Over the weekend, reports detailed a distraught Donald Trump holed up in the penthouse of Trump Tower in New York City. But if Trump felt the release of a 2005 video where he seemed to say he committed sexual assault was too destructive to face, he may want to consider staying indoors until Election Day.
Without a historic reversal of Trump's four-day collapse, Hillary Clinton will be president. Paul Ryan seems to think so. So do many Republican leaders. According to national polling averages, Clinton now leads Trump by about five percentage points, less than a month before Nov. 8. And across the spectrum of polling, it is difficult to find recent numbers that raise doubt about Clinton's chances.
The signs of a Trump collapse are everywhere.
Since Monday, election forecasts have dramatically increased Clinton's chances of victory. Sabato's Crystal Ball projects Clinton will win 341 electoral votes. FiveThirtyEight gives Clinton roughly an 80% chance of victory. And the New York Times has lowered Trump's chances to 13%
In comparison to this point in the 2012 race — an election President Barack Obama won by four percentage points with 332 electoral votes — Clinton's average poll numbers have surged when Obama's began to drop. For the first time in several weeks, Clinton has surpassed where Obama stood at this point in the 2012 race.
Clinton won the second debate.
The second presidential debate may have been ugly and had fewer viewers than the first, but viewers still thought Clinton won.
Clinton's unfavorables are dropping.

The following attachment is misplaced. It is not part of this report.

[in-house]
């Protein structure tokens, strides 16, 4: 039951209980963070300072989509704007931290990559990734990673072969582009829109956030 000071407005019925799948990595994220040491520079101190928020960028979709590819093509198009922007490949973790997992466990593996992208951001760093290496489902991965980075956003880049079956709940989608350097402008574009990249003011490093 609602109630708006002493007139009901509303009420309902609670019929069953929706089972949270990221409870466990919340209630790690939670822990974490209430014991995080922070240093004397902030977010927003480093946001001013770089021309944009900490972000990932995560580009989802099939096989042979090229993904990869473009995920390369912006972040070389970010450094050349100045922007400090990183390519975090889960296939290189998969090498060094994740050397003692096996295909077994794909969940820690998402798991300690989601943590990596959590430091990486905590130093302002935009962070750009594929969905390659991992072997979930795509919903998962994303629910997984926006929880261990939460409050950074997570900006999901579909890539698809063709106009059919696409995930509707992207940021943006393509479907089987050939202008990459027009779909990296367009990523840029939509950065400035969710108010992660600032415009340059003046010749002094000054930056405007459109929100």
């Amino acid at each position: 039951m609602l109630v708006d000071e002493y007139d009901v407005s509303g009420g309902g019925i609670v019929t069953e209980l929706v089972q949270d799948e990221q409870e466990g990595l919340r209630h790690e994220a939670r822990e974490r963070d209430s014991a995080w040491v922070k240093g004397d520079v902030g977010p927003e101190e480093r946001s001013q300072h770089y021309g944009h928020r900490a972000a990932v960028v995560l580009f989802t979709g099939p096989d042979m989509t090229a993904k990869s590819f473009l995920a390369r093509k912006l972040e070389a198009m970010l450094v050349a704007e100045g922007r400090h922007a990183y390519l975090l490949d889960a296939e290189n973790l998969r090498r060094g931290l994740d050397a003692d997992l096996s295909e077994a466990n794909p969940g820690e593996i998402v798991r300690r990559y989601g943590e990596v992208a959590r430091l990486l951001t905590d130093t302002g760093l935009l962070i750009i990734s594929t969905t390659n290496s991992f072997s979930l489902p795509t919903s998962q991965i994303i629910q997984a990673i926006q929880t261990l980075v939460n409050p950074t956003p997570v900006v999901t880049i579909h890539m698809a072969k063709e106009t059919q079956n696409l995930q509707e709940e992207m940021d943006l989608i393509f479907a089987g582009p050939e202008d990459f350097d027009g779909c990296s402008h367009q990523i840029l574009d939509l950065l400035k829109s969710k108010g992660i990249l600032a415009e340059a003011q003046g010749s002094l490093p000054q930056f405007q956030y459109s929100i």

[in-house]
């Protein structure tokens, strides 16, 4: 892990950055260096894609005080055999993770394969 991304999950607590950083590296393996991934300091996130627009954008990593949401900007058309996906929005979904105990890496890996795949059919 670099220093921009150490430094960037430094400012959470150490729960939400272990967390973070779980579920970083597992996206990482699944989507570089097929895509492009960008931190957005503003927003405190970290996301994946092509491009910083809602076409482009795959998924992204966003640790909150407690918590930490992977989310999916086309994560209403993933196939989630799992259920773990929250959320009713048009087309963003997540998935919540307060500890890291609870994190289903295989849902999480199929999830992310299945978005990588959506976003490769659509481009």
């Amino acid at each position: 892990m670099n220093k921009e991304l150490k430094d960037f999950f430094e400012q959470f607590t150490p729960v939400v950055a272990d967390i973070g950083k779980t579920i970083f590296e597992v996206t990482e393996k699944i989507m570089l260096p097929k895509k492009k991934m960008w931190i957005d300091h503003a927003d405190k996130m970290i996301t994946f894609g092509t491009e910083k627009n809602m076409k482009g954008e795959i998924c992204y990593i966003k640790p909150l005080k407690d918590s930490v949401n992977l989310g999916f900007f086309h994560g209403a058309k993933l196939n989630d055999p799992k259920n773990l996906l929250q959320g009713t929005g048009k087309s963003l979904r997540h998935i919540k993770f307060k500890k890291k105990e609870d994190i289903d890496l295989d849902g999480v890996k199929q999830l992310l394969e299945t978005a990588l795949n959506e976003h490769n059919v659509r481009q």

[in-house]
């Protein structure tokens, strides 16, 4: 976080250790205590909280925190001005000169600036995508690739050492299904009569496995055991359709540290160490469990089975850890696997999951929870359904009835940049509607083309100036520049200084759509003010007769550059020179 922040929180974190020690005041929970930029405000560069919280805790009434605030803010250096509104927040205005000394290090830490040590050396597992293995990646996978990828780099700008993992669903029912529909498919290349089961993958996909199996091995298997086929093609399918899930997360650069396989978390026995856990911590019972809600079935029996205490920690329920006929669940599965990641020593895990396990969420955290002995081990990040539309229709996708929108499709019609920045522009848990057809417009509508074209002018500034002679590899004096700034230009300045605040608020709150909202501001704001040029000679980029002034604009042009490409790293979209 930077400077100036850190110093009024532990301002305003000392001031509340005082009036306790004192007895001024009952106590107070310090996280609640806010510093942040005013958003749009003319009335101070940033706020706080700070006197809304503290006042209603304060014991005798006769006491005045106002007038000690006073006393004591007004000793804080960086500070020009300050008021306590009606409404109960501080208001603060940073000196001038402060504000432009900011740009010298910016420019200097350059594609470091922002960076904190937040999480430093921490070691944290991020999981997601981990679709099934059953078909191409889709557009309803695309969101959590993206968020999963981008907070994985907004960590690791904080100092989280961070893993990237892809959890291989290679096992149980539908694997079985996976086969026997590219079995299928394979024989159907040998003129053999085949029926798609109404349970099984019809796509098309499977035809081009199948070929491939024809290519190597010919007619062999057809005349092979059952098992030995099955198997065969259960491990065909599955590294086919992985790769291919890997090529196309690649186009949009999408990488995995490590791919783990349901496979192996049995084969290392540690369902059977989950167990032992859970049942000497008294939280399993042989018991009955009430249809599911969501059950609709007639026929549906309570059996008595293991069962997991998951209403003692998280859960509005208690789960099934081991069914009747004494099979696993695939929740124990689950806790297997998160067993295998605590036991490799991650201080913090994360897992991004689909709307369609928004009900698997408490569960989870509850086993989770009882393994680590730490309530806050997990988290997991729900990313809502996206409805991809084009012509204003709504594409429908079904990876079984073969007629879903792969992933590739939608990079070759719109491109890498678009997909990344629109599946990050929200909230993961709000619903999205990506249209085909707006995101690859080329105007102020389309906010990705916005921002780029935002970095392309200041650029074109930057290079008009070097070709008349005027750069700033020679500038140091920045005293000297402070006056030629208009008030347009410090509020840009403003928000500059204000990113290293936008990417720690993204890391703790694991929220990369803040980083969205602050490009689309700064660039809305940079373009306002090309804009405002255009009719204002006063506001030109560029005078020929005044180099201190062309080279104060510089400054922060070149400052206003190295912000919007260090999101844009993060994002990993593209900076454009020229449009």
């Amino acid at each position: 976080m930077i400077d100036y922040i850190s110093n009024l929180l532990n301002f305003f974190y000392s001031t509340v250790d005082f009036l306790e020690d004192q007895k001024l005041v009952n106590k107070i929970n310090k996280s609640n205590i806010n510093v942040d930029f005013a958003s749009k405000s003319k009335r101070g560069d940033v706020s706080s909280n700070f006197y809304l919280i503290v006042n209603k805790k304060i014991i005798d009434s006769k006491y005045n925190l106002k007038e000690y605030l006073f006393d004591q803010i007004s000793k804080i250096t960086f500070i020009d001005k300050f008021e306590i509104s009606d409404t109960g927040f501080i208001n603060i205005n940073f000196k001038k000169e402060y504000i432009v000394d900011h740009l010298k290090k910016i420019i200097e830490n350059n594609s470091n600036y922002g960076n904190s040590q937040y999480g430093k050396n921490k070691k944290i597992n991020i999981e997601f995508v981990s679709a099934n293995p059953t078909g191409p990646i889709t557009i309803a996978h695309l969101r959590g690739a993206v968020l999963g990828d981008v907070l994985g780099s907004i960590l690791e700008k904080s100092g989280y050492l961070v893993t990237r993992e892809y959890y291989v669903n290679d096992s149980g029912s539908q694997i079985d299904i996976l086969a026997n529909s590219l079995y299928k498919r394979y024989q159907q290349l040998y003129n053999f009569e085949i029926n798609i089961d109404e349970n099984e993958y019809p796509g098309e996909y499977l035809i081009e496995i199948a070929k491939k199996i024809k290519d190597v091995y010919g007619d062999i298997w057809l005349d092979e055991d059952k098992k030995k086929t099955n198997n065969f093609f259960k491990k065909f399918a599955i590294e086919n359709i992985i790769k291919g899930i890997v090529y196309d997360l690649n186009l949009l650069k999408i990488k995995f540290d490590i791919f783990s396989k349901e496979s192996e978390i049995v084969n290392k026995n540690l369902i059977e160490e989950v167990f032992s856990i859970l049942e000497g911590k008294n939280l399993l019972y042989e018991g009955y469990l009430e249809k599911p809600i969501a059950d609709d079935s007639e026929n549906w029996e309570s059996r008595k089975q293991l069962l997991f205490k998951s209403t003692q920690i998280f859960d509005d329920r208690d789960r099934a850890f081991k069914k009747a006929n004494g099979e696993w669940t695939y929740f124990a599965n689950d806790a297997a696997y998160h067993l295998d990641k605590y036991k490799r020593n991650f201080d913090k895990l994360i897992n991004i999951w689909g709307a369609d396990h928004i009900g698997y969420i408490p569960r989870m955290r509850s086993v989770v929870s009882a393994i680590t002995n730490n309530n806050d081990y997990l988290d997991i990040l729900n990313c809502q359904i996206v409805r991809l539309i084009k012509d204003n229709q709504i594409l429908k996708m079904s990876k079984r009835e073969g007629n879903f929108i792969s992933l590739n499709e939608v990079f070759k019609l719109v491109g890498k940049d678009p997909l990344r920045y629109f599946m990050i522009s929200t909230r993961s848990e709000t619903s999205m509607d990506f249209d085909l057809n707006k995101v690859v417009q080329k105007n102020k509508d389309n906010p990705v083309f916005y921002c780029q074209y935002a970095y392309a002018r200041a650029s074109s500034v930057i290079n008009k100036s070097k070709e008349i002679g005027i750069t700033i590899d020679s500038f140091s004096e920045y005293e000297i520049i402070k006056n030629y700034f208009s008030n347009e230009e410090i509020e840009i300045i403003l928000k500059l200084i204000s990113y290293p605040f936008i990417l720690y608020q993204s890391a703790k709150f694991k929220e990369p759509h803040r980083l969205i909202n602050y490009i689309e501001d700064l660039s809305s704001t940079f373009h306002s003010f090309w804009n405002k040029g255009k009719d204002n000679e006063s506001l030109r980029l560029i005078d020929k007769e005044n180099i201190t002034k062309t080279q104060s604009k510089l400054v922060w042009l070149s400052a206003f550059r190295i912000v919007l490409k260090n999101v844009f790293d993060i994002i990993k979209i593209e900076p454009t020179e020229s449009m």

Clinton has faced double-digit net unfavorable ratings from voters for most of the primary and general election period. But in the last few weeks, her numbers have improved as Trump's improvement reversed.
Obama's approval rating is another positive number for Clinton. At 55%, Obama is enjoying the highest approval rating of his second term. An approval rating above 50% for the incumbent president typically bodes well for the nominee from the president's political party.
A majority of voters are happy with Obama, the thinking goes, so they will want to preserve his policy legacy. Clinton has tied her changes to Obama's legacy, framing Trump as a threat to what the Democratic president has accomplished.
Clinton's ground game is paying off.
Tuesday is the deadline to register to vote in 11 states, including Ohio and Pennsylvania; Florida extended its deadline to Wednesday due to Hurricane Matthew. And Democrats are expected to widen their margin among new registered voters. Between Jan. 1 and Aug. 31, newly registered Democrats already edged Republicans in by 6% in Florida — and the Democrats' substantial ground game is expected to deliver a larger margin in the last few weeks of voter registration.
This is at least partially attributable to Clinton's massive ground game, in contrast to a Trump campaign with few state-by-state resources.
Turning out voters is always key for both parties. And the efforts may be more likely to pay off for Clinton: Polling continues to show more ardent and leaning Democrats than Republicans nationally. And though independents are larger than either group, Clinton continues to build a lead among that key voting block.
Early voting may seal the election before Nov. 8.
In yet another way, #TrumpTapes and the Republican candidate's dirty debate performance could not have come at a worse time. Early voting has begun in states across the country, and even before Trump's latest scandal, the numbers looked good for Clinton.
In Florida and North Carolina, must-wins for Trump, early indicators give Democrats a slight edge: Florida Democrats were requesting absentee ballots in higher numbers than Republicans, though Florida Republicans had a slight lead in requests for mail-in ballots; and in North Carolina, more Democrats were requesting mail-in ballots, the New York Times reported. On Monday, Clinton was in Michigan and Ohio promoting early voting in an attempt to run up her margins before Election Day.
If these numbers are not enough, look at the post-#TrumpTapes polls. In one, from NBC News and the Wall Street Journal, Clinton's lead jumped to 11 percentage points in the four-way presidential race.